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Elder child likely to learn about sex from parents

ANI | Updated: Sep 28, 2018 17:22 IST

Washington D.C. [USA] Sep 28(ANI): Turns out, first-borns are more likely to learn about sex from their parents as compared to their younger siblings.
According to a new study led by the London School of Hygiene & Tropical Medicine (LSHTM), birth order may play a significant role in how children learn about sex, especially for boys. Researchers found that first-born children were more likely to report parental involvement in sex education than later-born children, a pattern which was especially pronounced in men.
The study is the first to look at the relationship between birth order and two key sexual health outcomes: parental involvement in sex education and early sexual experience.
The study's authors say that a better understanding of the relationship between birth order and parental involvement in learning about sex could help to improve the design and delivery of sex education programmes.
Dr Lotte Elton, who led the research as part of her MSc project at LSHTM, said, "Although there has been much research into how the order in which children are born into a family may impact psychological or social outcomes, studies on the relationship between birth order and sexual health outcomes are limited.
When researchers looked at sibling involvement in learning about sex, they found that all later-born children were more likely to report learning about sex from siblings compared with first-born children.
Although there is little research on how sex education from siblings might affect sexual health, associations between sibling behavior and sexual health outcomes have been documented - for example, having a sexually active brother or sister has been linked with more liberal sexual attitudes, and sisters of pregnant and childbearing adolescents have been found to be younger at first sexual intercourse.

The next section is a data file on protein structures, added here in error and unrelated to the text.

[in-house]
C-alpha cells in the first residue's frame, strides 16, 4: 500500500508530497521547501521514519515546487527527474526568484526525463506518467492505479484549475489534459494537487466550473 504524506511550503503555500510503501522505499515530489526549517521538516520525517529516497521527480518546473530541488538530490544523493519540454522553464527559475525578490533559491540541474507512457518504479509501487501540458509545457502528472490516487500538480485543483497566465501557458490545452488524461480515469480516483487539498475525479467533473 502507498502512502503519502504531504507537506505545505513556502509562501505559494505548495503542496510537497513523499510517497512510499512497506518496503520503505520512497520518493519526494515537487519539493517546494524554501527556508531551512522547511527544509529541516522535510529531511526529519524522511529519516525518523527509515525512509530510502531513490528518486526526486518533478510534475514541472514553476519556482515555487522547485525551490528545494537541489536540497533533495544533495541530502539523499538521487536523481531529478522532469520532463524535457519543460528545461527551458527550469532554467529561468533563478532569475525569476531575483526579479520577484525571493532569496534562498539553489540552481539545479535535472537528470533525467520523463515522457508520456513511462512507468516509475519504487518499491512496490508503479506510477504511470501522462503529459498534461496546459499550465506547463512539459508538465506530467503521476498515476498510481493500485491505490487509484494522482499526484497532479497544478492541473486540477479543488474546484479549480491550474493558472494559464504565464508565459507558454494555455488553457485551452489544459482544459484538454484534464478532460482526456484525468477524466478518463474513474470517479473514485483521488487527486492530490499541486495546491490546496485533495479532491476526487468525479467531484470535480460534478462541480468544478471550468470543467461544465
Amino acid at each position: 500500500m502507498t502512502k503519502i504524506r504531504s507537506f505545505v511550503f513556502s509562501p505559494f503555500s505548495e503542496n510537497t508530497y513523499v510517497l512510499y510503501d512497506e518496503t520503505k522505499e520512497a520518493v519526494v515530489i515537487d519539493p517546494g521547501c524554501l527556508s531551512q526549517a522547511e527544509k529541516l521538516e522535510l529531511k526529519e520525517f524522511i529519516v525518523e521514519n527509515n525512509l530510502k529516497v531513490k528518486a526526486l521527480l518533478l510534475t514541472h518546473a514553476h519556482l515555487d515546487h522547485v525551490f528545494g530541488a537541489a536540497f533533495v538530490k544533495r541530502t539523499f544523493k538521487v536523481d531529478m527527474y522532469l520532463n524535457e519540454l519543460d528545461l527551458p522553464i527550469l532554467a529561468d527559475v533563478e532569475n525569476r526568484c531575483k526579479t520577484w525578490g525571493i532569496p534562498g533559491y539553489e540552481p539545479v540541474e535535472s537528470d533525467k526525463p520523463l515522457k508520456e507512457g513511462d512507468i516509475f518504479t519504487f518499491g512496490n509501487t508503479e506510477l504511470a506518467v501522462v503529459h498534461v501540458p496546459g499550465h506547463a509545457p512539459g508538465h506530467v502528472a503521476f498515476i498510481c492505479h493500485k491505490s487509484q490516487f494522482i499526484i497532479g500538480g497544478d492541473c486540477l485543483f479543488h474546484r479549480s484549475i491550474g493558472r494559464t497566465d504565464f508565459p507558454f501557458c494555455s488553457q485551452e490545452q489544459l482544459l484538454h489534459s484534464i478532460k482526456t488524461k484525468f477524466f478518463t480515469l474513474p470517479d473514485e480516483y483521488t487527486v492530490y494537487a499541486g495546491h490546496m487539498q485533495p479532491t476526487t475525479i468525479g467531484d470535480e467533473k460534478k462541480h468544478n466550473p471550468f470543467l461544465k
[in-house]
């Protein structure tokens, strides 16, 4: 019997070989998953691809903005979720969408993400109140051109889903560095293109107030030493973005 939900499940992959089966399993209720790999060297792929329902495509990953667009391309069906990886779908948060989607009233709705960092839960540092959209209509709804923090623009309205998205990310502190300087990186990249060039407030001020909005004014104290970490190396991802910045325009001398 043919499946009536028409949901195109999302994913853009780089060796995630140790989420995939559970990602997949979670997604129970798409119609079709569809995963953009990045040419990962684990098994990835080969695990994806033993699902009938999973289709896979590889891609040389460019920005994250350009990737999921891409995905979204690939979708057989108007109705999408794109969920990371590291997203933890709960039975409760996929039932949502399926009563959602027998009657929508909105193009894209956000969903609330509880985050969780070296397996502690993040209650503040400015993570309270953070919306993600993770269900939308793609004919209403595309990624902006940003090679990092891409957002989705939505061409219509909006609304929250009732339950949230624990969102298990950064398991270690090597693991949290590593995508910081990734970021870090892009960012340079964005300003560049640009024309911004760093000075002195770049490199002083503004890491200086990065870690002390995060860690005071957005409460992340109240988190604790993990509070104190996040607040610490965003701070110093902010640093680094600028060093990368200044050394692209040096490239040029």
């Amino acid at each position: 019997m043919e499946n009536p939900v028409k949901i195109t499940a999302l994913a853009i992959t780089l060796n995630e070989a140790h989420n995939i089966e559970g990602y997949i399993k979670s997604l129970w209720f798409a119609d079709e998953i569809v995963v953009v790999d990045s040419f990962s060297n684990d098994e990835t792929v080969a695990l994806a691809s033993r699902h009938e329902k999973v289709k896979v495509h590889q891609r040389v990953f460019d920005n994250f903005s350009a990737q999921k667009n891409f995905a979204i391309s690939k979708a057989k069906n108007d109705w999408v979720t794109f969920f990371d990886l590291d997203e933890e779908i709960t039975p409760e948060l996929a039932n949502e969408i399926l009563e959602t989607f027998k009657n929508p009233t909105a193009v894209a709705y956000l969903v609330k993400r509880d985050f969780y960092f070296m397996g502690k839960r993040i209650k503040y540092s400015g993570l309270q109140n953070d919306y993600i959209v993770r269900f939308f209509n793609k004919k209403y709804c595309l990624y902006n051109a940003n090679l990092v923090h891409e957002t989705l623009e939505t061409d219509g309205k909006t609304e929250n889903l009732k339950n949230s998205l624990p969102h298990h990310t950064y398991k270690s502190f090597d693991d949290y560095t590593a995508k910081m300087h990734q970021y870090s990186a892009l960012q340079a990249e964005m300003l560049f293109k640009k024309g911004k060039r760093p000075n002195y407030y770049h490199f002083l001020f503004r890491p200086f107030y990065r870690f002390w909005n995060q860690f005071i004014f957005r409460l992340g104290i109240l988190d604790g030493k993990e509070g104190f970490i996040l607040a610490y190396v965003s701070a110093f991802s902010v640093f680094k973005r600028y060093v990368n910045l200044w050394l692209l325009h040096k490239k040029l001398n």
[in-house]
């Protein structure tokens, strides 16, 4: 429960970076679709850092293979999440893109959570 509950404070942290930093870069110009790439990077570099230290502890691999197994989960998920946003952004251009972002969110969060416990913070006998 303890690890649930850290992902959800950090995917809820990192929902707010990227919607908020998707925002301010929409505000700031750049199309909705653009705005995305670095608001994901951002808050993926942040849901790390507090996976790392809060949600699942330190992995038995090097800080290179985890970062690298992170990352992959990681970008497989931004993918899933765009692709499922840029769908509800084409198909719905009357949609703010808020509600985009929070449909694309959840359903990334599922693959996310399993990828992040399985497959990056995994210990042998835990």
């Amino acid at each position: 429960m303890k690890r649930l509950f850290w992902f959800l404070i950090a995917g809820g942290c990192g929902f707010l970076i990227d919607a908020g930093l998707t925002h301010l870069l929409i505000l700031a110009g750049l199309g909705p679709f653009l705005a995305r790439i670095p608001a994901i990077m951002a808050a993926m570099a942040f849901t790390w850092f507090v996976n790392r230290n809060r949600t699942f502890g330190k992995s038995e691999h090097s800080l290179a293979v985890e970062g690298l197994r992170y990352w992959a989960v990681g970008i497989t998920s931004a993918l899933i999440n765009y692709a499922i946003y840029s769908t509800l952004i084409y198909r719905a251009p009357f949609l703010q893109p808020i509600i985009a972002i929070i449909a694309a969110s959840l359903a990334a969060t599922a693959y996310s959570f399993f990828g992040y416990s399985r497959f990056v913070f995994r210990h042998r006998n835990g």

Given that later-born children are learning from their siblings about sex, dedicated sex education programmes could better equip adolescents to teach their younger siblings about sex, particularly where parental involvement in sex education is low.
The authors acknowledged the limitations of the study. Of particular importance is that middle-born children had different socio-demographic characteristics, including social class and ethnicity, compared to first- and last-born children, which means that even with statistical adjustment, the results for middle-born children may reflect socio-demographic differences rather than birth order.
Furthermore, although adjustment was made for sibling number, other sibling factors which were not adjusted for, such as gender and age difference, which may have been relevant.
The full findings are present in the journal- Sex Education. (ANI)